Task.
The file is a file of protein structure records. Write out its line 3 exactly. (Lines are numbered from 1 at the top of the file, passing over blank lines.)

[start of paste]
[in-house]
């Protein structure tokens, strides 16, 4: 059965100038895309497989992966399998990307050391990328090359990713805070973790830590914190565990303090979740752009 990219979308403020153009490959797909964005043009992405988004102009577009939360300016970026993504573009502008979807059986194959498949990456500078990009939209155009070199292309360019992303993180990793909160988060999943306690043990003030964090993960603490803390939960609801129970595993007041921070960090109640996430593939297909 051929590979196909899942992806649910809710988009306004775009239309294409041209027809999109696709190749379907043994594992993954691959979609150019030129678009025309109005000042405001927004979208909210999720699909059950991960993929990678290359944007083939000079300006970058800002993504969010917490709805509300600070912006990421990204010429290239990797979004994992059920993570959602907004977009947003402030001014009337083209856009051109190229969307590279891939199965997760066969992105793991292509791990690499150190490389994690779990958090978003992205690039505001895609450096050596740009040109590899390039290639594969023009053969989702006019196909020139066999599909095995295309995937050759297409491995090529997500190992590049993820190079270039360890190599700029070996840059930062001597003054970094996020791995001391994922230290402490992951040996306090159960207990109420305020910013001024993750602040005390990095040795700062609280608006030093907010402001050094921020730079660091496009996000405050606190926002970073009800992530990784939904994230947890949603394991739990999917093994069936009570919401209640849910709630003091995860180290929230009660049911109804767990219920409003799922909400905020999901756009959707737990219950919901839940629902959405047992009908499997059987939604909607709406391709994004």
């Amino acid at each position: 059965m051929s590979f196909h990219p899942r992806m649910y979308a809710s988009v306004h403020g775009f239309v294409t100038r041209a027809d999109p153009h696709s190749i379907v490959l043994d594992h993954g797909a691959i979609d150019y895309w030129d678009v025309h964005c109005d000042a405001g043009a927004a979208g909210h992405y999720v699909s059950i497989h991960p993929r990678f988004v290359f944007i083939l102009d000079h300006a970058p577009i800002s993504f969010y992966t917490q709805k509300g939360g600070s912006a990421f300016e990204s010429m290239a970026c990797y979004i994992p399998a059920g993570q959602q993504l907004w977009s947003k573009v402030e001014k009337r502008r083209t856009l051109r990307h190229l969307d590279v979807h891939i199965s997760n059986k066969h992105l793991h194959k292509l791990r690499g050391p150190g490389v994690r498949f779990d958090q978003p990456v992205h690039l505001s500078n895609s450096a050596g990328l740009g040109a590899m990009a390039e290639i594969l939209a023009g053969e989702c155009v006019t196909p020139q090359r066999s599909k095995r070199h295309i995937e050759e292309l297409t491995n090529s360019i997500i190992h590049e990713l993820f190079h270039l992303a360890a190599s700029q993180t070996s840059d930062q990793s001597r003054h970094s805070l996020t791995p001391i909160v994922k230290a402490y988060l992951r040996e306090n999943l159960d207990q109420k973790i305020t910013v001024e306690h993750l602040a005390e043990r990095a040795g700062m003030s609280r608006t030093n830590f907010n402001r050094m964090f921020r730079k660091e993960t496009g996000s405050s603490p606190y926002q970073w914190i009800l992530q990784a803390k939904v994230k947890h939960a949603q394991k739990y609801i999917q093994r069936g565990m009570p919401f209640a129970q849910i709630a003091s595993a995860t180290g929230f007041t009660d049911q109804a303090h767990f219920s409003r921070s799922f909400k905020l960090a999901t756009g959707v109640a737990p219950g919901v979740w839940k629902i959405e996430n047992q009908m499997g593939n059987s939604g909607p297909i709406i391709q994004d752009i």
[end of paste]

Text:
């Amino acid at each position: 059965m051929s590979f196909h990219p899942r992806m649910y979308a809710s988009v306004h403020g775009f239309v294409t100038r041209a027809d999109p153009h696709s190749i379907v490959l043994d594992h993954g797909a691959i979609d150019y895309w030129d678009v025309h964005c109005d000042a405001g043009a927004a979208g909210h992405y999720v699909s059950i497989h991960p993929r990678f988004v290359f944007i083939l102009d000079h300006a970058p577009i800002s993504f969010y992966t917490q709805k509300g939360g600070s912006a990421f300016e990204s010429m290239a970026c990797y979004i994992p399998a059920g993570q959602q993504l907004w977009s947003k573009v402030e001014k009337r502008r083209t856009l051109r990307h190229l969307d590279v979807h891939i199965s997760n059986k066969h992105l793991h194959k292509l791990r690499g050391p150190g490389v994690r498949f779990d958090q978003p990456v992205h690039l505001s500078n895609s450096a050596g990328l740009g040109a590899m990009a390039e290639i594969l939209a023009g053969e989702c155009v006019t196909p020139q090359r066999s599909k095995r070199h295309i995937e050759e292309l297409t491995n090529s360019i997500i190992h590049e990713l993820f190079h270039l992303a360890a190599s700029q993180t070996s840059d930062q990793s001597r003054h970094s805070l996020t791995p001391i909160v994922k230290a402490y988060l992951r040996e306090n999943l159960d207990q109420k973790i305020t910013v001024e306690h993750l602040a005390e043990r990095a040795g700062m003030s609280r608006t030093n830590f907010n402001r050094m964090f921020r730079k660091e993960t496009g996000s405050s603490p606190y926002q970073w914190i009800l992530q990784a803390k939904v994230k947890h939960a949603q394991k739990y609801i999917q093994r069936g565990m009570p919401f209640a129970q849910i709630a003091s595993a995860t180290g929230f007041t009660d049911q109804a303090h767990f219920s409003r921070s799922f909400k905020l960090a999901t756009g959707v109640a737990p219950g919901v979740w839940k629902i959405e996430n047992q009908m499997g593939n059987s939604g909607p297909i709406i391709q994004d752009i």